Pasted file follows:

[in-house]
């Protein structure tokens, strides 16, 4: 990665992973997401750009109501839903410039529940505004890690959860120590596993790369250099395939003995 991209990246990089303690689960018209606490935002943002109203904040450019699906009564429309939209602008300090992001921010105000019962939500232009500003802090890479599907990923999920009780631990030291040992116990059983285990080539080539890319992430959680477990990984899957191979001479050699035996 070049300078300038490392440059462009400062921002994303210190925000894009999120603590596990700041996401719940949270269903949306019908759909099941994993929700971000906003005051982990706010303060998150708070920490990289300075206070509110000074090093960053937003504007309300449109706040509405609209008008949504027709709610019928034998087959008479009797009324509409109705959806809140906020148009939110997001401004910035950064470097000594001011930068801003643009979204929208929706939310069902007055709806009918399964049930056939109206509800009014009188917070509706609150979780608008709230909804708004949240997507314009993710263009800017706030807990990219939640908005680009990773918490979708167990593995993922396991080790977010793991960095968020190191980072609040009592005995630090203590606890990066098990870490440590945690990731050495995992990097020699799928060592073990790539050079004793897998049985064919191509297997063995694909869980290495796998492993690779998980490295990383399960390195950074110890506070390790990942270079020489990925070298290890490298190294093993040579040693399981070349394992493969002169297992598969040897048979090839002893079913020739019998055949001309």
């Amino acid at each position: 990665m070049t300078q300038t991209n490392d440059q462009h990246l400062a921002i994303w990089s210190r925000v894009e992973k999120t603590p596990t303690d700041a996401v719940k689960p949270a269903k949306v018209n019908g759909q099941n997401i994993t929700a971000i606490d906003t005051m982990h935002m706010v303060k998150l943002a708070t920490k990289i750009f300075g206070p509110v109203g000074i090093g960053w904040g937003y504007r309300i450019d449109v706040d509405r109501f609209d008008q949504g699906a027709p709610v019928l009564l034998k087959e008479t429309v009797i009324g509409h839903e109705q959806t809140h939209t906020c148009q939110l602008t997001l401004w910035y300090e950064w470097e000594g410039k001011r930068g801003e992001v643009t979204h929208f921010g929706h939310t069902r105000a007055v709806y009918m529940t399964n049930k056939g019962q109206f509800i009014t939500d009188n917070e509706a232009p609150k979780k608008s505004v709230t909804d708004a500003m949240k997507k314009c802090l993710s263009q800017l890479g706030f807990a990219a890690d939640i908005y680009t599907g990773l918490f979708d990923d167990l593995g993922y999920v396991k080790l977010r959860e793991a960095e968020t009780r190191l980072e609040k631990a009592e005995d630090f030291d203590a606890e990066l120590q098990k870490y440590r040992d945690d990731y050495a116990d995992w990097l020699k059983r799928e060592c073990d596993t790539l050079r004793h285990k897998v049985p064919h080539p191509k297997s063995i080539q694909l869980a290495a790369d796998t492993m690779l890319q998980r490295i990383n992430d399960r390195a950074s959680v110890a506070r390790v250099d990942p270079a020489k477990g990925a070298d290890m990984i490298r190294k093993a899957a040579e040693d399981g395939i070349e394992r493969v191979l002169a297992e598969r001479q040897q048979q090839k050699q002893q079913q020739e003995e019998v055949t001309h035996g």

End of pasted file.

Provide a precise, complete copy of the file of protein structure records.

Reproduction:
[in-house]
């Protein structure tokens, strides 16, 4: 990665992973997401750009109501839903410039529940505004890690959860120590596993790369250099395939003995 991209990246990089303690689960018209606490935002943002109203904040450019699906009564429309939209602008300090992001921010105000019962939500232009500003802090890479599907990923999920009780631990030291040992116990059983285990080539080539890319992430959680477990990984899957191979001479050699035996 070049300078300038490392440059462009400062921002994303210190925000894009999120603590596990700041996401719940949270269903949306019908759909099941994993929700971000906003005051982990706010303060998150708070920490990289300075206070509110000074090093960053937003504007309300449109706040509405609209008008949504027709709610019928034998087959008479009797009324509409109705959806809140906020148009939110997001401004910035950064470097000594001011930068801003643009979204929208929706939310069902007055709806009918399964049930056939109206509800009014009188917070509706609150979780608008709230909804708004949240997507314009993710263009800017706030807990990219939640908005680009990773918490979708167990593995993922396991080790977010793991960095968020190191980072609040009592005995630090203590606890990066098990870490440590945690990731050495995992990097020699799928060592073990790539050079004793897998049985064919191509297997063995694909869980290495796998492993690779998980490295990383399960390195950074110890506070390790990942270079020489990925070298290890490298190294093993040579040693399981070349394992493969002169297992598969040897048979090839002893079913020739019998055949001309």
């Amino acid at each position: 990665m070049t300078q300038t991209n490392d440059q462009h990246l400062a921002i994303w990089s210190r925000v894009e992973k999120t603590p596990t303690d700041a996401v719940k689960p949270a269903k949306v018209n019908g759909q099941n997401i994993t929700a971000i606490d906003t005051m982990h935002m706010v303060k998150l943002a708070t920490k990289i750009f300075g206070p509110v109203g000074i090093g960053w904040g937003y504007r309300i450019d449109v706040d509405r109501f609209d008008q949504g699906a027709p709610v019928l009564l034998k087959e008479t429309v009797i009324g509409h839903e109705q959806t809140h939209t906020c148009q939110l602008t997001l401004w910035y300090e950064w470097e000594g410039k001011r930068g801003e992001v643009t979204h929208f921010g929706h939310t069902r105000a007055v709806y009918m529940t399964n049930k056939g019962q109206f509800i009014t939500d009188n917070e509706a232009p609150k979780k608008s505004v709230t909804d708004a500003m949240k997507k314009c802090l993710s263009q800017l890479g706030f807990a990219a890690d939640i908005y680009t599907g990773l918490f979708d990923d167990l593995g993922y999920v396991k080790l977010r959860e793991a960095e968020t009780r190191l980072e609040k631990a009592e005995d630090f030291d203590a606890e990066l120590q098990k870490y440590r040992d945690d990731y050495a116990d995992w990097l020699k059983r799928e060592c073990d596993t790539l050079r004793h285990k897998v049985p064919h080539p191509k297997s063995i080539q694909l869980a290495a790369d796998t492993m690779l890319q998980r490295i990383n992430d399960r390195a950074s959680v110890a506070r390790v250099d990942p270079a020489k477990g990925a070298d290890m990984i490298r190294k093993a899957a040579e040693d399981g395939i070349e394992r493969v191979l002169a297992e598969r001479q040897q048979q090839k050699q002893q079913q020739e003995e019998v055949t001309h035996g």